 No personalization at all: 3.0% clickthrough rate

So another thing the MailerMailer report is telling us is that the effort to personalize e-mails may not be worth it in the end. It’s true that a slightly higher open rate may occur with personalized message content … but the clickthrough rate, which is the more important metric, doesn’t budge at all with personalization versus without it.

So it would seem that personalizing e-mails isn’t something that’s going to “make or break” your direct marketing campaign’s success rate. Better to focus on the other classic success factors: the message, the offer, and the target recipients list. You know … just like always.

Third-Party e-Mail Lists: Clicks to Nowhere?

Clickthrough fraudOf the various issues that are on every marketing manager’s plate, concern about the quality of third-party e-mail lists is surely one of them. It’s a common view that the effectiveness of a purchased e-mail data file is worse than a carefully crafted in-house list based on input from the sales team plus opt-in requests from customers.

Part of the reason is that there’s less likelihood for recipients to be interested in the products and services of the company, which only makes intuitive sense. But there may be other, more nefarious reasons at work as well.

Ever heard of a click-o-meter? It’s the way some e-mail lists are made to look more effective than they actually are. In its basic form, this is nothing more than people paid to open e-mails with no other interest or intention of further engagement. The more technical way is to have an automated click setting, usually done through a rotation of IP addresses.

To the casual observer, this gives the impression of recipients who are interested in a company’s offer, but the final analysis will show something quite different: near-zero purchases or other relevant actions. The problem is that for many campaigns, ROI will be slow at first, so the grim reality that the company has been punked comes later.

The growth of the autobot click-o-meter phenomenon tracks with the growing interest in purchasing third-party lists based on cost-per-click (CPC) performance rather than on the traditional cost-per-thousand (CPM) basis. Not surprisingly, when list vendors started being asked to sell lists based on a CPC versus CPM basis, for some of them the temptation to “juice the numbers” was too great. And since many of the databases come from other sources and are private-labeled, the problem is perpetrated throughout the system.

Many purchasers have wised up to this issue by settling on one or two list brokers that they know and trust, by asking about the data source, and by asking for client references for the lists in question. If an e-mail database has suddenly changed in pricing from a CPM to a CPC basis, that may be another cause for concern.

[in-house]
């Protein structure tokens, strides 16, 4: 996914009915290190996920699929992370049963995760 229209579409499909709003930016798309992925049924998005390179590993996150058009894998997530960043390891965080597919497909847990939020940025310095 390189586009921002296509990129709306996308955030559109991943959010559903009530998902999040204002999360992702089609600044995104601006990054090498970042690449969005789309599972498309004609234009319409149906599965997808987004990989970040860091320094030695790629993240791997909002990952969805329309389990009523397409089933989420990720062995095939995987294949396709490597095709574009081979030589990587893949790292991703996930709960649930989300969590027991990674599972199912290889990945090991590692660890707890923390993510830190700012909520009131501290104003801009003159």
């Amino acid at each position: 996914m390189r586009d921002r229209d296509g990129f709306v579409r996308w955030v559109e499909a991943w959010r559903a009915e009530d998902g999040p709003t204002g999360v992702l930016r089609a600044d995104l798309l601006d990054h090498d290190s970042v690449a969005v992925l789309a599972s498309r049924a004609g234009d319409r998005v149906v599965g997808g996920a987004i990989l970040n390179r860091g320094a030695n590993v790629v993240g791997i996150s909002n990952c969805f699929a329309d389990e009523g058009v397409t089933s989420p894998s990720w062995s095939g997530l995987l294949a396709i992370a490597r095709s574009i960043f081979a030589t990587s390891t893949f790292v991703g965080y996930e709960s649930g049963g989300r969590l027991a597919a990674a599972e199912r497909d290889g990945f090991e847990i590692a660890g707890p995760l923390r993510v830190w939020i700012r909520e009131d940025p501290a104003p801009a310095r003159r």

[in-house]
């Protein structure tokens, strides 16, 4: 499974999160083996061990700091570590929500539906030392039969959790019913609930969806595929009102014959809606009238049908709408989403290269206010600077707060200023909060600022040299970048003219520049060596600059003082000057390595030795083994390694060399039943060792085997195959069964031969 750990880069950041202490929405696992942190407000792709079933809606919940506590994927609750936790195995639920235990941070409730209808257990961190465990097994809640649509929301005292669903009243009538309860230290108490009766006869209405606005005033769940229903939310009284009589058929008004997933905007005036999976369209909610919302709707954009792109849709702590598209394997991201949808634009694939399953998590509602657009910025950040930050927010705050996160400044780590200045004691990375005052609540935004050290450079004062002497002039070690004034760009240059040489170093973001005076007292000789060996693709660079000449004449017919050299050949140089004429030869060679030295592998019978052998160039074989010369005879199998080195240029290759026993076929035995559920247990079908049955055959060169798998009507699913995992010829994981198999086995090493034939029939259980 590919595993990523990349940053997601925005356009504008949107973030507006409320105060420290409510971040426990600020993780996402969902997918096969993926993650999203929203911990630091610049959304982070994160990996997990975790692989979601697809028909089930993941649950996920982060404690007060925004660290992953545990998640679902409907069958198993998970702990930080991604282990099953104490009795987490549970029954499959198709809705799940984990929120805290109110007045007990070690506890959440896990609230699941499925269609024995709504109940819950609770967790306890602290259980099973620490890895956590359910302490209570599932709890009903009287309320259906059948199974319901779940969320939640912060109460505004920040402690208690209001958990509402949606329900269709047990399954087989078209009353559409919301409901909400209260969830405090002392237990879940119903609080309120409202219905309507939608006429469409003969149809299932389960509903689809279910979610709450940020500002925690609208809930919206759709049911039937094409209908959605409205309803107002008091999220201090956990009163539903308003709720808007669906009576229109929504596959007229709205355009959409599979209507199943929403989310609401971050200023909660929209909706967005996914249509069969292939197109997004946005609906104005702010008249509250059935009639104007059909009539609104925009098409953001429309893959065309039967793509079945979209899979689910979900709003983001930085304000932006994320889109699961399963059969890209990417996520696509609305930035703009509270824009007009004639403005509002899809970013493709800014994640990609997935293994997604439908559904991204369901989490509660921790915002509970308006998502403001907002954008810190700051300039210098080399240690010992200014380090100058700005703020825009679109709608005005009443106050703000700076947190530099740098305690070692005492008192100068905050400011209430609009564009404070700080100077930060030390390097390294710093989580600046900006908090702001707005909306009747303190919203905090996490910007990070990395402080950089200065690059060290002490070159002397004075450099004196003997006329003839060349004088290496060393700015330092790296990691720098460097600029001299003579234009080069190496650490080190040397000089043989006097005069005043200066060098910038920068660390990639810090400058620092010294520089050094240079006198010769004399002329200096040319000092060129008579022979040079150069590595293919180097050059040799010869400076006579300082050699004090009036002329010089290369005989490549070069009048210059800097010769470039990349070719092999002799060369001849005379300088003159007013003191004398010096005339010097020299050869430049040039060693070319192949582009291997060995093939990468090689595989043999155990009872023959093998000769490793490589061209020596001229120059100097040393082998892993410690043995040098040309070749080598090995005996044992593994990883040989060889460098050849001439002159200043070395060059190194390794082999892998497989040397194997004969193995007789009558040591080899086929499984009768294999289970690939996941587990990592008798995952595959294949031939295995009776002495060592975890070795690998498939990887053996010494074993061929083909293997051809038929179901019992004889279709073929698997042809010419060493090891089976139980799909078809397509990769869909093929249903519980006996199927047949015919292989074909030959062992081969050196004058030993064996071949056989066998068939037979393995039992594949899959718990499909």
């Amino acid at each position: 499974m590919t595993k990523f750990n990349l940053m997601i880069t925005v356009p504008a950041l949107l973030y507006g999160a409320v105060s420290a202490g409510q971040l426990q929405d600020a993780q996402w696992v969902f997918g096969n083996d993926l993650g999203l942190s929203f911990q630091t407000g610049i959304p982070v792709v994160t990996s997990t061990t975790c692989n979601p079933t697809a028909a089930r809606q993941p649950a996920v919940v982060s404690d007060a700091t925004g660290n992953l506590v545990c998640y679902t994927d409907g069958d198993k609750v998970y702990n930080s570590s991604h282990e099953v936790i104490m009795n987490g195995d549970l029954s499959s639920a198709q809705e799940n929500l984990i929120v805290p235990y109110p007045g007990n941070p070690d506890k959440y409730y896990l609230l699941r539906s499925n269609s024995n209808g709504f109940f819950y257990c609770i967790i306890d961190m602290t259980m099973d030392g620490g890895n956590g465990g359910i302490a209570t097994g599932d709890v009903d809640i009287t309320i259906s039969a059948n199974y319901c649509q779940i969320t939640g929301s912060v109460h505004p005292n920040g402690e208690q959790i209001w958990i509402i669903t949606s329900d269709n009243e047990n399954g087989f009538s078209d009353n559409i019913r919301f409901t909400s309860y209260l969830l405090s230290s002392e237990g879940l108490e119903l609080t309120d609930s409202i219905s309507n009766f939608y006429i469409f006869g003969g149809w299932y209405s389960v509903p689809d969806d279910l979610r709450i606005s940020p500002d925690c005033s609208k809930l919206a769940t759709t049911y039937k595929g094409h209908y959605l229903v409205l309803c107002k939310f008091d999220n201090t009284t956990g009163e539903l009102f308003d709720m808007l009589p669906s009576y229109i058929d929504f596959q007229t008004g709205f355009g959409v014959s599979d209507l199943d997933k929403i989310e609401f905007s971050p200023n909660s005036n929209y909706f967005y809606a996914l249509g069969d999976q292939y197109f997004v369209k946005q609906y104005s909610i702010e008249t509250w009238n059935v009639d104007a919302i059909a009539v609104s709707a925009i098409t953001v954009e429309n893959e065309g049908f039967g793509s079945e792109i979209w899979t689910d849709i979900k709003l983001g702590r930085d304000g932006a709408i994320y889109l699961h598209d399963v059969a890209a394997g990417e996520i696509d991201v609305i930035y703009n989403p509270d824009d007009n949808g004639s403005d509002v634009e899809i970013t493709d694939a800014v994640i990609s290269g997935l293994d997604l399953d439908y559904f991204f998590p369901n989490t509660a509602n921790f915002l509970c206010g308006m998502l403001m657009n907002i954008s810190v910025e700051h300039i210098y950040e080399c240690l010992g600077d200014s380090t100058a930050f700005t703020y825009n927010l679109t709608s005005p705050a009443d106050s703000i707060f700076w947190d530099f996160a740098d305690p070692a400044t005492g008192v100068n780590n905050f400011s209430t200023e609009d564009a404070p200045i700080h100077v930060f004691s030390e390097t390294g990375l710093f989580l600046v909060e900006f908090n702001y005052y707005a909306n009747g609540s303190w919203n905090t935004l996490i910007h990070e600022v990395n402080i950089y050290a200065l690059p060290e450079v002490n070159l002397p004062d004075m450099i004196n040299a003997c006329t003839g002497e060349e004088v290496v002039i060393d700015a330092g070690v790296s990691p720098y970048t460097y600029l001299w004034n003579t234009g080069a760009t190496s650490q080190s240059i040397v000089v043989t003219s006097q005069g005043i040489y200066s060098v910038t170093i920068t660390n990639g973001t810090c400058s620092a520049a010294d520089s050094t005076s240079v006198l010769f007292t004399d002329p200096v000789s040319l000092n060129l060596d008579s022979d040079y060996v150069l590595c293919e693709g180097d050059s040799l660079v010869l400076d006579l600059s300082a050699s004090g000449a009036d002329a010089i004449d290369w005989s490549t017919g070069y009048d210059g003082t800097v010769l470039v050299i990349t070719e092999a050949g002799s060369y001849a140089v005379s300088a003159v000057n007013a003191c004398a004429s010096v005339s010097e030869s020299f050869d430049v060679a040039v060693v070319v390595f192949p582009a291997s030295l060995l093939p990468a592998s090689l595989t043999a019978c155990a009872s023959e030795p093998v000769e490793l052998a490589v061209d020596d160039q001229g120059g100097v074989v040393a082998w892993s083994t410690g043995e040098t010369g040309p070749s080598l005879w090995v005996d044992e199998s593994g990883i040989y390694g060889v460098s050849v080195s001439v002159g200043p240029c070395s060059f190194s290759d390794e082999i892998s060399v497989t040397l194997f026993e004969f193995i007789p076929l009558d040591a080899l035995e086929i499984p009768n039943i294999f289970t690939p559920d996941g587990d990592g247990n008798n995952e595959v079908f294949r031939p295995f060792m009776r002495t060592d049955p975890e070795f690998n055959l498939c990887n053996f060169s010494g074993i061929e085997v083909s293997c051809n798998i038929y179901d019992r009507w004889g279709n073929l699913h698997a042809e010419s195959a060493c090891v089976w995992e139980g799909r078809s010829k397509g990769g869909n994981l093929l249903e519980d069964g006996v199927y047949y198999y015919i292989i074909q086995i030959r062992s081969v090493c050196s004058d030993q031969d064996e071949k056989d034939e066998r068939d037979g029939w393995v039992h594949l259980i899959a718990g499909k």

Another option is to hire a third-party traffic monitoring service to assist with back-end analyses of e-mail campaigns to see what’s working or not working in specific campaigns and nip any problems in the bud before they do too much damage to a marketing effort.

But like anything else, self-education is critical. Most companies who are victims of fraudulent e-mail practices become so because their staff members are unaware of the potential problems. But the information is out there for the asking, and that knowledge will soon become “intuition” – usually the best predictor of ROI!

Changing the Subject (Line)

One of the reasons e-mail marketing has become so huge is because it’s so darned cheap. Compared to postal mail, e-mail costs just pennies. That means most marketers can achieve a better ROI for just a mediocre e-mail campaign compared to even the most successful direct mail effort.

However, a common complaint about e-mail versus postal mail is visibility. Since most viewers choose not to have their preview pane feature turned on, they must physically open an e-mail before they can view any of its contents.

This “one-step removed” dynamic means that many people never get to see and read a marketing message that would otherwise stand out if it showed up in someone’s postal mail delivery as a postcard or self-mailer promo piece.

In this scenario, the e-mail subject line becomes a huge “gatekeeper” element. What the subject says and how it’s said can make a difference in e-mail open and clickthrough rates. But just how much?

A new E-mail Marketing Metrics Report from MailerMailer, a firm providing e-mail marketing and newsletter services, provides some interesting clues. MailerMailer has been producing these reports since 2003. This report, the tenth one issued, was developed by analyzing a sampling of ~900 million e-mail messages sent through MailerMailer throughout the year 2009.